Tim Bradley earned his BFA and MFA degrees in photography from Art Center College of Design in Pasadena, California. After receiving his MFA he pursued dual interests as a photographer and teacher, exhibiting his work and offering workshops or courses at Art Center, CalArts, Otis Art Institute, SCIARC and UCLA extension. He was appointed Art Center’s chair of photography in 1991 after serving as an associate professor of art at Cal State University, Northridge. He left the chair position in 2000 to open a freelance studio where he completed projects for The Advocate, Esquire, Fortune, The Los Angeles Times Sunday Magazine, Oprah and other editorial clients.
Tim currently heads the visual arts department at an independent school outside of Los Angeles. His work is represented by the Craig Krull Gallery in Santa Monica.
California Dwelling · 1978–1981
From 1978 to 1981, I photographed in a neighborhood that had an uncanny visual presence. The layering of ancient bungalows, postwar apartments, outdated cars, and contemporary suburban life made the place look like no one knew what decade it was. Sunlight burnished surfaces with a pastel vibrance and night brought out illuminated doorbells and impossible shadows, projecting a feeling of theatricality.
The view from the sidewalk could be disarming. It seemed that time was holding its breath to accommodate random arrangements in a fleeting tableau. Looking at the groundglass I often felt that I was engulfed in a virtual space rather than aiming at a subject, as if I had stumbled onto a stage set or into someone else’s memory.
For four years I looked and photographed. My interest was aesthetic at first, inspired by the color photography emerging during the 70s and the unexpected beauty of my surroundings. But I soon realized that I was also documenting a fragile corner of southern California that would soon be overwritten. I made prints from about one hundred negatives and put everything into storage for thirty years.
Days of Hands · Ongoing
We are hungry to touch, to hold things. Fingers seek out surfaces both welcoming and steely hard. We draw the world to us in handfuls, altering it and leaving faint traces of ourselves behind. Things wear away. Faces and objects reveal their received marks.
Walking around with a camera satisfies a touching tic. It’s hard in the palm. If you like what you see then your finger can pinch it—shutter release. In this way you can navigate a city by touch and keep part of it for yourself.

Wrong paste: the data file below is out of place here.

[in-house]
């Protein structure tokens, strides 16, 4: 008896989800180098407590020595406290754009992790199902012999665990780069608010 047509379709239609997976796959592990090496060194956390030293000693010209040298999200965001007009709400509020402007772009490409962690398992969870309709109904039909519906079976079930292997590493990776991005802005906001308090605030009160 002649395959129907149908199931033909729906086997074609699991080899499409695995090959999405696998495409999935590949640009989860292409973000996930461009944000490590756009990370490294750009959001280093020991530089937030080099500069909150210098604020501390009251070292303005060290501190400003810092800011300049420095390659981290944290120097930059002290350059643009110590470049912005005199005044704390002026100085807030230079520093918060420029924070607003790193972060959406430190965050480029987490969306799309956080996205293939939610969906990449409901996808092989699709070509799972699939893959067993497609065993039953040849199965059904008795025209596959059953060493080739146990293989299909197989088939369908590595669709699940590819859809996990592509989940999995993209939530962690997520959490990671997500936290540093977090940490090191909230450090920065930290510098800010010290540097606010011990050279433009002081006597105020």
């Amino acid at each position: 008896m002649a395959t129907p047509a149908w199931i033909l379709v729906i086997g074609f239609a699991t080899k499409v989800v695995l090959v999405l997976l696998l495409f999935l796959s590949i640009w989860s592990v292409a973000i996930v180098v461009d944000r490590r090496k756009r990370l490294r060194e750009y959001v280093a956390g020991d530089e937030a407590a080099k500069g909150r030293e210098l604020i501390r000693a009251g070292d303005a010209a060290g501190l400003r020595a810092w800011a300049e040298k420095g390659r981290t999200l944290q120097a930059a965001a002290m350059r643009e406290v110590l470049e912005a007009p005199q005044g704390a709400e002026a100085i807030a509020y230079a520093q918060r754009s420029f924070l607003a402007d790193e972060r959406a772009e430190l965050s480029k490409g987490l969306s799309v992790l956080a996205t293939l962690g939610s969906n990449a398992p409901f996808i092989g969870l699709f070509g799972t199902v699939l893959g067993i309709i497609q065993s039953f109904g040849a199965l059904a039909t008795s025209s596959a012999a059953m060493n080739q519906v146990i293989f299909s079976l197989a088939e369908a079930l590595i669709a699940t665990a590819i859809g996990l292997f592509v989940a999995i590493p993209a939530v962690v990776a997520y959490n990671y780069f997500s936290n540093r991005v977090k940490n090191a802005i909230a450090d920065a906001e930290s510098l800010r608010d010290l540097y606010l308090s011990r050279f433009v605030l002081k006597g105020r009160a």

After years of constructing and photographing little urban fragments I started walking the streets of Los Angeles with a roll film camera. But the desire to hand craft an image is hard to kill, so eventually I took a scissors to the neat little negatives—sometimes snipping and combining them. It reactivates a past moment, disturbing its breathless universe. If I make something to shoot or travel to another city, I often cut those negatives as well.
It’s ongoing. The results remind me of T. S. Eliot’s elegant framing of things divided.
Tabletop Los Angeles · 1983
In the early 1980s I started collecting vintage postcards of Los Angeles landmarks. The buildings pictured still existed but the surroundings had changed over time. I found myself drawn to this irretrievable black and white world and the vague sense of loss it elicited.
I began wondering about a basic photographic premise: that light and dark tones on paper are sometimes enough to render a sense of place and invite our emotions into it. I wanted to explore the same dynamic without nostalgia or the passage of time—to create imagery of places that never really existed, places that could be contemplated in picture form only.
I began building scale model urban fragments from scratch. They were lit artificially, photographed, and then destroyed so that only the negatives and prints remained.
Tabletop Los Angeles was reviewed in Artweek.
Remnants of Ancient LA · 1985
Imagine if Los Angeles had the same architectural heritage as an Umbrian hill town—our vast stucco and chickenwire metropolis punctuated with an occasional remnant from centuries past. Maybe CalTrans would find itself excavating a medieval wall from a freeway overpass, or you could stumble upon the ruin of a pagan temple in a Burbank backyard.
Inspired by a trip to Italy and the disposability of our local architecture, I fabricated and photographed tabletop sets that brought the two together.
Remnants of Ancient LA was reviewed in Artweek.
Descent · 1988
I live in Pasadena on the upper rim of Los Angeles. The drive from here to LA sometimes feels like a slow descent, a coiling freeway ride from the base of the foothills into a patchwork basin. In spite of the insulating effect of a car, one can sense a swelling chaos as the lowest parts of the city draw near. It was more pronounced during the late 1980s when urban tensions and violence were reaching a crescendo—as though the underworld had broken through, revealing itself in an uneasy mixture of pride and insanity.
One day I found a fragment of graffiti that read “LA Chinadoll Dreamer.” I imagined an individual, perhaps lost in this big city, leaving traces on a journey into its deep center.
I used the first thirteen cantos of Dante’s Divine Comedy to set the fictional stage.
Remembering Sunlight · 1989
Consider a future where the natural world no longer exists or is no longer available to us. How would it be remembered? Would folk tales recounting the beauty of dappled sunlight and the phases of the moon be enough, or would there be a desperate attempt to replicate everyday phenomena using whatever materials were available?
Would people sojourn to distant sites where they could stand their children in front of a cobbled together sky? Or would we lack the courage to remember?